D.C. Circuit Affirms FCC CALEA Broadband Order

In American Council on Education v. FCC, issued last Friday (June 9, 2006), the United States Court of Appeals for the D.C. Circuit, in a 2-1 vote with Senior Judge Edwards dissenting, affirmed the FCC’s CALEA Broadband Order. The FCC’s order extended the reach of the Communications Assistance for Law Enforcement Act (“CALEA”) to facilities-based broadband Internet access service providers and interconnected voice over Internet protocol (“VoIP”) service providers. (The FCC’s CALEA Broadband Order was the subject of a previous CRB Update (dated Nov. 3, 2005).)

The court’s affirmance comes as a surprise to some observers. Indeed, Judge Edwards was openly hostile to the FCC’s position during oral argument in May and filed a dissenting opinion. While CALEA requires “telecommunications carriers” to build and maintain their networks in a manner that allows law enforcement agents to execute surveillance orders, CALEA is expressly inapplicable to “information service” providers. 47 U.S.C. § 1001(8)(C)(i). And in previous orders, the FCC has ruled that broadband Internet access services are “information services” and not “telecommunications services,” as those terms are defined in the Communications Act. Judge Edwards found that determinative and would have reversed.

However, the court majority agreed with the FCC that the unique statutory definition of “telecommunications carrier” in CALEA, which differs from the definition in the Communications Act, allowed that term to be extended to cover “information service” providers for purposes of CALEA. (Note: the classification of interconnected VoIP under the Communications Act is still pending). The FCC’s decision rested on the “substantial replacement provision” of CALEA, which enables the FCC to classify as telecom carriers for CALEA purposes those carriers that provide services deemed by the Commission to be a “replacement for a substantial portion of the local telephone exchange service.” The court found that the FCC’s decision was not an unreasonable interpretation of the statute and, therefore, would not be set aside.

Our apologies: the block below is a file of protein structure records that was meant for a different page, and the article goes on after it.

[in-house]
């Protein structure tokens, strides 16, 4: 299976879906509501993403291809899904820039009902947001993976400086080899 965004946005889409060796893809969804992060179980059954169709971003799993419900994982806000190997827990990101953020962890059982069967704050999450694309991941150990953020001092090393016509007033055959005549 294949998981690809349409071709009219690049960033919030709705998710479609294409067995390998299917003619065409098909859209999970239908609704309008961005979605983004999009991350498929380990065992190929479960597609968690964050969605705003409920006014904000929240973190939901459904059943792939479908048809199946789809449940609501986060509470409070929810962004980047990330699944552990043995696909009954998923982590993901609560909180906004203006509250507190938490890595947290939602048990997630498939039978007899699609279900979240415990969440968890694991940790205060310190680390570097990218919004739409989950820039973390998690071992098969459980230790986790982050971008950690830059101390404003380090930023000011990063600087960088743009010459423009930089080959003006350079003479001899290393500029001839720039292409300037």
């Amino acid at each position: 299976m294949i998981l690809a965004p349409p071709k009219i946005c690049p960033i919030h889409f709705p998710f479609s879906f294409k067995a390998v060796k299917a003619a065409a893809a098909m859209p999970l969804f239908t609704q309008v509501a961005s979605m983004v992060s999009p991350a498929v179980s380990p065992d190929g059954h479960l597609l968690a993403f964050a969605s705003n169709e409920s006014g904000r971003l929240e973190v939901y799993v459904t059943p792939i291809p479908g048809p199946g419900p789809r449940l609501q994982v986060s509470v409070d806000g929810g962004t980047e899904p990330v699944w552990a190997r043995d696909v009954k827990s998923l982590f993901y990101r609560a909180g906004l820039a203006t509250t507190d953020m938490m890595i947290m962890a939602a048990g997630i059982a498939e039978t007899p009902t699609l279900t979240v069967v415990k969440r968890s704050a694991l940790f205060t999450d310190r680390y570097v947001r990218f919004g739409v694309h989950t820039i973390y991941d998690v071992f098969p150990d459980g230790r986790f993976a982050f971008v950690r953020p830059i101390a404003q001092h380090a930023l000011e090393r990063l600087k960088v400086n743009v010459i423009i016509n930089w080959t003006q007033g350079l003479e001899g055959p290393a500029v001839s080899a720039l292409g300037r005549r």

While many have and will continue to take issue with the legal reasoning underlying the FCC’s (and the court’s) rulings, the policy considerations are obvious. We expect civil liberties organizations and possibly others to seek Supreme Court review of this ruling. It is possible that the Supreme Court will take the case, but it would not be at all surprising if the Court lets the ruling stand without comment.

In the meantime, however, absent a stay, the FCC’s ruling extending CALEA to facilities-based broadband Internet access providers is fully effective, with compliance mandatory in May 2007. To assist in implementation, the FCC released its Second Report and Order in May and gave additional information, implementation guidelines, and time frames. The implementation guidelines are summarized in CRB Update dated May 18, 2006.

As we explained in our May 18 Update, we believe that the FCC’s compliance deadlines are unrealistic. Nonetheless, in light of the DC Circuit’s decision, carriers and VoIP providers should begin taking steps now to comply with the CALEA broadband requirements—if they have not already done so—and should be documenting those efforts in case it becomes necessary to seek a waiver or extension of the implementation deadlines.

If you have any questions or would like to review the implications for your business, please contact us. We will provide additional updates on further court review, as events warrant.